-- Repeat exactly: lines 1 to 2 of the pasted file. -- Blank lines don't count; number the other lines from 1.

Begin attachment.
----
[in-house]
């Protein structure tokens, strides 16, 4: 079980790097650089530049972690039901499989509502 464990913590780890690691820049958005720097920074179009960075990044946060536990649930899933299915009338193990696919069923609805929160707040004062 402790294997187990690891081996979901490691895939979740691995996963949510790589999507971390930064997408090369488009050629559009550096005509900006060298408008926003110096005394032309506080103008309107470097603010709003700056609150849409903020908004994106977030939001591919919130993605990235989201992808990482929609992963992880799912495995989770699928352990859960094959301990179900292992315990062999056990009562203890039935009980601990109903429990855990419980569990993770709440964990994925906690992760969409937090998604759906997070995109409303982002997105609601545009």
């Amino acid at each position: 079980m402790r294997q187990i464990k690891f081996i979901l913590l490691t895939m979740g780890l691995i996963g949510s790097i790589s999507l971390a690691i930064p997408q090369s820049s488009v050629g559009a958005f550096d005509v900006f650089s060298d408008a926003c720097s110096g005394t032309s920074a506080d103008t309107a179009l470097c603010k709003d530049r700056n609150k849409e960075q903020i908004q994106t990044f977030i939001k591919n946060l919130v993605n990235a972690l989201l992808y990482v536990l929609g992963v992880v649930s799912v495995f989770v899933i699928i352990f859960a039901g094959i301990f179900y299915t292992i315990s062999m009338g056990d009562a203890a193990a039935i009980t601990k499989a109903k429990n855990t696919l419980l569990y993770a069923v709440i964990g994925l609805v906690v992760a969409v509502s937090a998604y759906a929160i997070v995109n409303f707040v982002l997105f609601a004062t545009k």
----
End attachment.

[in-house]
């Protein structure tokens, strides 16, 4: 079980790097650089530049972690039901499989509502 464990913590780890690691820049958005720097920074179009960075990044946060536990649930899933299915009338193990696919069923609805929160707040004062 402790294997187990690891081996979901490691895939979740691995996963949510790589999507971390930064997408090369488009050629559009550096005509900006060298408008926003110096005394032309506080103008309107470097603010709003700056609150849409903020908004994106977030939001591919919130993605990235989201992808990482929609992963992880799912495995989770699928352990859960094959301990179900292992315990062999056990009562203890039935009980601990109903429990855990419980569990993770709440964990994925906690992760969409937090998604759906997070995109409303982002997105609601545009």